Bluetooth headsets are two a penny these days and Jabra has become something of a household name in this domain. But does the tiny headset impress? We get calling to find out.
The Jabra BT8040 employs lug hole wedge technology, i.e., you stick it in your ear. Jabra supply six different rubber covers hoping one will do the job. Whilst you wouldn’t want to run for the bus, or wear this on your bike, if you are sat behind the leather-clad steering wheel of your BMW M3, you should be fine.
As for features, the BT8040 covers pretty much all bases. Used for its core function as a handsfree device for your mobile, it is a pleasure to use. In our tests, callers couldn’t identify that we were talking handsfree and equally could still hear the conversation when exposed to a range of background noises.
The headset also features a volume control that allows for muting in-call, but other functions are managed via the single main button on the body of the device – using the common array of long and short, single or double presses to assess a number of features, including last number redial, for example.
Ramping up the specs, Jabra has gone the whole hog and included Bluetooth 2 and A2DP. The first question that springs to mind is why you might want stereo music streaming through a single miniscule earpiece?
We did just this and you can indeed listen to your music, although to be fair, this is no comparison to using a real pair of headphones. Ok, you might want to listen to your music in one ear whilst waiting for calls, but it seems unlikely. A case of can do it, but you probably won’t.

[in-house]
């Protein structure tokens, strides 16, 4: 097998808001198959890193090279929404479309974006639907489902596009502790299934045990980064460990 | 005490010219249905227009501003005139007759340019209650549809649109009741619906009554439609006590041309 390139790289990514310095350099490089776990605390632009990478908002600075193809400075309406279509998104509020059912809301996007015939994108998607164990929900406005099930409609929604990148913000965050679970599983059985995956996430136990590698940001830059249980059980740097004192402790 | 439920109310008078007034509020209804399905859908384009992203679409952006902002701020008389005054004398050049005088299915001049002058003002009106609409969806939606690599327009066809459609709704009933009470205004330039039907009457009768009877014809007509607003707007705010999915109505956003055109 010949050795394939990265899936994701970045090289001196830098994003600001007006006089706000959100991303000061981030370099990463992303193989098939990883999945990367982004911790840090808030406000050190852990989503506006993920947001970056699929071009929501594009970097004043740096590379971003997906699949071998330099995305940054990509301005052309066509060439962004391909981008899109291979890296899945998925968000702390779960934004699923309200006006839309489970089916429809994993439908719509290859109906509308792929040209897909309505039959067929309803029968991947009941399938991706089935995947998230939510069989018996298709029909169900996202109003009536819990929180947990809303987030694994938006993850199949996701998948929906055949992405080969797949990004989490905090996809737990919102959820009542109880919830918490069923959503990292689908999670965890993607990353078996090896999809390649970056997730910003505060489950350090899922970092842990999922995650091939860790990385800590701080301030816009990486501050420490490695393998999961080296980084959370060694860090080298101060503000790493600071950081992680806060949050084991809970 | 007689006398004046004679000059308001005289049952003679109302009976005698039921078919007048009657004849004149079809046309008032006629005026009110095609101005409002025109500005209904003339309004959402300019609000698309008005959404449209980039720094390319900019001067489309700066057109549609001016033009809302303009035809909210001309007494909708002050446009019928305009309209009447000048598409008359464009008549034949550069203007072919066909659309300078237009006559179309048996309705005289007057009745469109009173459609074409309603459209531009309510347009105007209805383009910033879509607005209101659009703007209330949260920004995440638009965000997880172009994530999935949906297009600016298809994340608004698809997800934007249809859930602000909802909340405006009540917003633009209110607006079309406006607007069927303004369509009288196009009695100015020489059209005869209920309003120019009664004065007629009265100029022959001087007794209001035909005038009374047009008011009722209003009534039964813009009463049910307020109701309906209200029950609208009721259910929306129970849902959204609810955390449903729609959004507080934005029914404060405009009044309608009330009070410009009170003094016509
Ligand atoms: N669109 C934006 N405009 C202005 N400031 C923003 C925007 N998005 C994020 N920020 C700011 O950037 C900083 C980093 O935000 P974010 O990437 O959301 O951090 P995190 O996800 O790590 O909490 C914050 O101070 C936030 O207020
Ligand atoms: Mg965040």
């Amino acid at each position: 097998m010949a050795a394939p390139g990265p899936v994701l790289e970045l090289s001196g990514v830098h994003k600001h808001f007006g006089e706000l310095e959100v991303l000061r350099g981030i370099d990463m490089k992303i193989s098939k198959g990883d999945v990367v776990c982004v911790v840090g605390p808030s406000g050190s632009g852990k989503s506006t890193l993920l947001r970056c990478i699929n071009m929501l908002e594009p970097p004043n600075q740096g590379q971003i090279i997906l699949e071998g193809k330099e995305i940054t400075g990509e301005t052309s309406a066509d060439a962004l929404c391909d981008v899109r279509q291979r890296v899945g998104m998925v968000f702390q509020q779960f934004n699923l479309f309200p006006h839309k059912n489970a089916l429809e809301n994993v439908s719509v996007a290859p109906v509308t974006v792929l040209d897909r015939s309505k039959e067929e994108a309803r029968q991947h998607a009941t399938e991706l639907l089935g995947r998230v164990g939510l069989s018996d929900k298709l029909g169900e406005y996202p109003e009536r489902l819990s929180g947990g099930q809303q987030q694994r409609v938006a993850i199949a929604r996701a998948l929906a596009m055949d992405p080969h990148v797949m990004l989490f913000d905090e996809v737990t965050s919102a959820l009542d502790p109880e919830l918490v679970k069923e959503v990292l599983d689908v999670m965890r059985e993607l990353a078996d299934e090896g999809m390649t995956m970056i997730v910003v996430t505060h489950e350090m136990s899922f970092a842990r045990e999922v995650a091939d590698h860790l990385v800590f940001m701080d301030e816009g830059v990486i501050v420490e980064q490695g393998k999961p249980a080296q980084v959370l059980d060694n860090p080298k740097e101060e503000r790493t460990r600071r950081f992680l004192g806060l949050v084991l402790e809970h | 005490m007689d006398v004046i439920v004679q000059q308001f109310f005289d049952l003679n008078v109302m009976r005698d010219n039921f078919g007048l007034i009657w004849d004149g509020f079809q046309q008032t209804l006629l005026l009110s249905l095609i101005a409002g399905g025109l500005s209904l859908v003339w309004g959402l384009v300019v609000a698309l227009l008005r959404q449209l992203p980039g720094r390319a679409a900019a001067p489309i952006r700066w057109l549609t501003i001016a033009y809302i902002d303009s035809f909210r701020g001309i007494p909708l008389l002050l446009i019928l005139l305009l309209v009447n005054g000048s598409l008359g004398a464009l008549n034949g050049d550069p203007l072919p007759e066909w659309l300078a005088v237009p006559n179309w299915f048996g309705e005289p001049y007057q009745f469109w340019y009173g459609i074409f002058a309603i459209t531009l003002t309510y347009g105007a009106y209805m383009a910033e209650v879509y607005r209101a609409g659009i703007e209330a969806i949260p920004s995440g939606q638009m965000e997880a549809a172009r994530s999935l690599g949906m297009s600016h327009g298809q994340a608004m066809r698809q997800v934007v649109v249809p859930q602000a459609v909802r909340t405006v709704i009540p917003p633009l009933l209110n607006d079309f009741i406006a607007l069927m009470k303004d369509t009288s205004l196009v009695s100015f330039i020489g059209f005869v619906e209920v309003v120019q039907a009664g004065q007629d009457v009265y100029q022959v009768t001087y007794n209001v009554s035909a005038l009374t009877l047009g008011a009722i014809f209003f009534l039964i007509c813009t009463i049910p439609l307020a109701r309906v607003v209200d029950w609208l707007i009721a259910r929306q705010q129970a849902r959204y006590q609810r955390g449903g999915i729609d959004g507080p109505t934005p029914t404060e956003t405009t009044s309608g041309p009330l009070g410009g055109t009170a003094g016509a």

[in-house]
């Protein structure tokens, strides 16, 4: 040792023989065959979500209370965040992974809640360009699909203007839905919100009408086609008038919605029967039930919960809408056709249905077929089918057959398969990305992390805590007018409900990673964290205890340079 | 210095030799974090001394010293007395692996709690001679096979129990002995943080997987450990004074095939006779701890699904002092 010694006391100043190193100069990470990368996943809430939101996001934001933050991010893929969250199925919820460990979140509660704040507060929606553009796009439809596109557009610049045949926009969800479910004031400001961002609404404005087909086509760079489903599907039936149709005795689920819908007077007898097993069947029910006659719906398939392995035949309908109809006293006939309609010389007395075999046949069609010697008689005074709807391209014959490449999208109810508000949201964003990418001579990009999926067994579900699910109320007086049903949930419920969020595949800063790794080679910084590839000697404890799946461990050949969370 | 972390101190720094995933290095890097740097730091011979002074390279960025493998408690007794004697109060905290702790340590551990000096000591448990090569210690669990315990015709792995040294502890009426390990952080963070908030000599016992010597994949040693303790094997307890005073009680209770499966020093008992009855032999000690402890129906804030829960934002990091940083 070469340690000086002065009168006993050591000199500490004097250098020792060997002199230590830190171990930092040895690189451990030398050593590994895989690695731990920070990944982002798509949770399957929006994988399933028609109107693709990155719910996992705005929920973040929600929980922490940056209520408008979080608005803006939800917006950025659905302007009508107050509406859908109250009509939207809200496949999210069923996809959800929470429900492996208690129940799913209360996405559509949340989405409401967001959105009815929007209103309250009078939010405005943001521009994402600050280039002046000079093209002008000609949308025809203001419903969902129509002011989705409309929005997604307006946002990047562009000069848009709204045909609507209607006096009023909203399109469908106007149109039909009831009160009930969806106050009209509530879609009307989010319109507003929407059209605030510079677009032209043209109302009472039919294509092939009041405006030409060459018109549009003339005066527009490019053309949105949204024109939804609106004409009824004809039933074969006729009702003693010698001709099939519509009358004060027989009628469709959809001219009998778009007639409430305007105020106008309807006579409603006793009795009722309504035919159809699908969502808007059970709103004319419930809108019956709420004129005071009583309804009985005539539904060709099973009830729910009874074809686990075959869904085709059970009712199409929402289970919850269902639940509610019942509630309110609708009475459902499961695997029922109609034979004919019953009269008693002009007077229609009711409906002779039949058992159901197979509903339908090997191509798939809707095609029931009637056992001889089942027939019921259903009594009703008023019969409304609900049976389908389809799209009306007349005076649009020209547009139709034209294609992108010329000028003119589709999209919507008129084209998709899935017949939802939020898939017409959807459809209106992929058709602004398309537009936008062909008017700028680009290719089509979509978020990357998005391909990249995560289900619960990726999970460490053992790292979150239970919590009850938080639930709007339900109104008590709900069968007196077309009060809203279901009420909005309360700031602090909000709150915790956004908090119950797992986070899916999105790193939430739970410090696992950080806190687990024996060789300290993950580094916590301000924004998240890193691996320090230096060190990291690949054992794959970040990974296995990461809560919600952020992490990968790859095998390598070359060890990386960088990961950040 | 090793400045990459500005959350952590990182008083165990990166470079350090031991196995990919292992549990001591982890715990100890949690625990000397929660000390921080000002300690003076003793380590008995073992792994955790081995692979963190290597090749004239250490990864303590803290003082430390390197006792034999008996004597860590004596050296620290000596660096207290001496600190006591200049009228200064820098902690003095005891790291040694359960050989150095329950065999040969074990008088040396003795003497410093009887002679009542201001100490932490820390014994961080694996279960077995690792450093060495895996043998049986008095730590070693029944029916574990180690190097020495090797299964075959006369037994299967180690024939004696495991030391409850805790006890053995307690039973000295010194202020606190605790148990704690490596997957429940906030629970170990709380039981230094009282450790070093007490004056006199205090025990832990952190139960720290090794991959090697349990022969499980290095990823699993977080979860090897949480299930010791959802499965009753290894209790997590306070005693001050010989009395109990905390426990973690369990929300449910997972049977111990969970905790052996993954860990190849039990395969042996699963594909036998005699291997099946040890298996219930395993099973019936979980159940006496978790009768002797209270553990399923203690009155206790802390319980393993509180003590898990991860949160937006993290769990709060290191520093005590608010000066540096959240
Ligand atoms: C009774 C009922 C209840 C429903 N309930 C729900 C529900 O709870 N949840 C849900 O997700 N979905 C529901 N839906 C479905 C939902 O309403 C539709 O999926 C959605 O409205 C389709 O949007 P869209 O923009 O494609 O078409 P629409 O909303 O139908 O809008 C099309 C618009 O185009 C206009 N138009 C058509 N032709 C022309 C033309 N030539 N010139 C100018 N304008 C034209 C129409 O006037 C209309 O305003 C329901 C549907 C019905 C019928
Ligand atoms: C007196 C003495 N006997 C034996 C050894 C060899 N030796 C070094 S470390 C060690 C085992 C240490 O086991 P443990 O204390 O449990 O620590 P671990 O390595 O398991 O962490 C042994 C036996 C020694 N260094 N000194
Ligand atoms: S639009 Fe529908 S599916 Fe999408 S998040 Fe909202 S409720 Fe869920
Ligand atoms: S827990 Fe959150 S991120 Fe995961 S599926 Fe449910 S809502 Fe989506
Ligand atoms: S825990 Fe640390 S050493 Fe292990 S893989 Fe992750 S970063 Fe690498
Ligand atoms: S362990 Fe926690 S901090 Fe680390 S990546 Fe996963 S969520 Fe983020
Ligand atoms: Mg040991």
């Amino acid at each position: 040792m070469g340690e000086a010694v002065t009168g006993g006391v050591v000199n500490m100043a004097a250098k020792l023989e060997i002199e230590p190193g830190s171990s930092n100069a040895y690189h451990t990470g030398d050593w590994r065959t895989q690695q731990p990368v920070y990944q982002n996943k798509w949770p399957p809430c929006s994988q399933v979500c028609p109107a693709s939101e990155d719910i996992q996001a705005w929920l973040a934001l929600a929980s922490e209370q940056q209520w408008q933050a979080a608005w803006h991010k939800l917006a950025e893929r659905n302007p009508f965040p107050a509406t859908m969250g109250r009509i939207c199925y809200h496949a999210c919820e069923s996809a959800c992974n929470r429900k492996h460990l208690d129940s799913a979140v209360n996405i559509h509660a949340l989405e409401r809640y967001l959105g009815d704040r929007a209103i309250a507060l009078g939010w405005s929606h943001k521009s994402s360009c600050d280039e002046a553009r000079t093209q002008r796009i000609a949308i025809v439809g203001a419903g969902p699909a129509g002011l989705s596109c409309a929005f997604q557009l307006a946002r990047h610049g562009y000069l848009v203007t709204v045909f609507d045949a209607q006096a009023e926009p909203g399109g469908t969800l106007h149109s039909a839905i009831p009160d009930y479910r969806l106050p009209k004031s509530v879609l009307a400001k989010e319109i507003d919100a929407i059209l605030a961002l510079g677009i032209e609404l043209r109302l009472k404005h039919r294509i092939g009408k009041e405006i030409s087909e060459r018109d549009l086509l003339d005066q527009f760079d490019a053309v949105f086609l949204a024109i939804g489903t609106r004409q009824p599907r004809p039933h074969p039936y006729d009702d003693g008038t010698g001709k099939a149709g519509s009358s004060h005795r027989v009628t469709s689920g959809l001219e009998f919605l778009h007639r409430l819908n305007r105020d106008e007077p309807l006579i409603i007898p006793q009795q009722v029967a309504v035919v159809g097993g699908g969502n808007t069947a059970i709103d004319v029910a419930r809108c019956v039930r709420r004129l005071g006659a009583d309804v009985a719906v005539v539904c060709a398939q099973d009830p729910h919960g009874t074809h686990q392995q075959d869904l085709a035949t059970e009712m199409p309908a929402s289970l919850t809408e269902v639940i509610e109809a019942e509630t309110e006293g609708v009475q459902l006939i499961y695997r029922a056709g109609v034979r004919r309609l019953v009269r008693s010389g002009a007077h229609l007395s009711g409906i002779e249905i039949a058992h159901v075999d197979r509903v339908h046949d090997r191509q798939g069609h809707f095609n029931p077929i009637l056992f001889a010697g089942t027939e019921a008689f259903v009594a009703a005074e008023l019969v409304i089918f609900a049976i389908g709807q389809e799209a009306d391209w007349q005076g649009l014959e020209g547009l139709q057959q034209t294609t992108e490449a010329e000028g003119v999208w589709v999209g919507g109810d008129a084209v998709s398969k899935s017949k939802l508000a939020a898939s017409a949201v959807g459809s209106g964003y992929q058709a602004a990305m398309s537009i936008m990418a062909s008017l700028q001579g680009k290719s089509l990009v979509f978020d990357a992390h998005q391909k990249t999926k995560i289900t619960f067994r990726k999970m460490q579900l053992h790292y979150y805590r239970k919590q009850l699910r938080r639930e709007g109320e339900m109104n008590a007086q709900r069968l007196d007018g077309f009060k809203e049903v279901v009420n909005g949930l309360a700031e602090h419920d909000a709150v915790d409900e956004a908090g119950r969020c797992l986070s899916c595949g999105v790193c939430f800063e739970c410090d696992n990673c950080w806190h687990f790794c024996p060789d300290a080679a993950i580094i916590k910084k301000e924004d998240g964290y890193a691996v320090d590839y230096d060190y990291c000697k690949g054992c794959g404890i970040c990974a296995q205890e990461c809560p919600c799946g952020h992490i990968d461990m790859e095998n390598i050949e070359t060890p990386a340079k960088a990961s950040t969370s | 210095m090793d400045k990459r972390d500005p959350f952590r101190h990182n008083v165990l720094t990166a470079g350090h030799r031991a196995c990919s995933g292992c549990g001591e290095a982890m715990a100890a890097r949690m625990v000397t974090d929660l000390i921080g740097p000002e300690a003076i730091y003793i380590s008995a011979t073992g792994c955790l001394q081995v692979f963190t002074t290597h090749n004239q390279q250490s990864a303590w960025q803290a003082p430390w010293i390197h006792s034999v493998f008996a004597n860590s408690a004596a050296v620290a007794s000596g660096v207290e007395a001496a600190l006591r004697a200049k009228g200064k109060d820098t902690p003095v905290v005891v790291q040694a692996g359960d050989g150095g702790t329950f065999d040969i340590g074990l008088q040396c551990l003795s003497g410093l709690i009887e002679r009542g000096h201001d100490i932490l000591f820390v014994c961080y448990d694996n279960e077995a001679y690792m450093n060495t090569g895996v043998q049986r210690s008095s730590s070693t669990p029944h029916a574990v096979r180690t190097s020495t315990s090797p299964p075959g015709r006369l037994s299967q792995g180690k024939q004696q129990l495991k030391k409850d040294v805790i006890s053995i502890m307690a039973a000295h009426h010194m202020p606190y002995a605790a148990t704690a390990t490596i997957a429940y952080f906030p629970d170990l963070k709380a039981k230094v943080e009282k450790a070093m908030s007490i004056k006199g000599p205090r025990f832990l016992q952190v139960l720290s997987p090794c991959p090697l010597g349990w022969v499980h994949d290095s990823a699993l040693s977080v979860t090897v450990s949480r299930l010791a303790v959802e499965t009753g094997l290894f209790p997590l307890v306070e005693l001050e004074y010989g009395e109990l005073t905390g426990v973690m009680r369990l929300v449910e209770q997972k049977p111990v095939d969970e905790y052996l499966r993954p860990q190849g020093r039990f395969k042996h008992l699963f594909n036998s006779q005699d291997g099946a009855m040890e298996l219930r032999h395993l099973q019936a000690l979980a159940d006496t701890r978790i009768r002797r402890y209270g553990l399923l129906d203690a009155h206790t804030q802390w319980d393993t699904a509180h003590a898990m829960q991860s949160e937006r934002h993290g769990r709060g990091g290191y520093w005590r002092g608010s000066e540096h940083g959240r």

You can also pair the BT8040 with two devices, so if you have a work and personal mobile phone, you can take all calls through the one device, or pair it with a Bluetooth-enabled desk phone for example.
In the box you get a charger and USB cable for charging on the move. You also get a user guide on CD which unfortunately you’ll have to dive into to unlock the more advanced features.
As a Bluetooth headset this is a great device when employed in its core function: talking. The stereo audio support, whilst nice, seems a little gimmicky, a case of being able to say that it does everything you could want.
Perhaps this is the problem - it has the capacity to be a little overwhelming. Controlling everything with a combination of button presses and deciphering the range of coloured light options can be baffling. You’ll have to decide whether the features outweigh those available for a quarter of the price.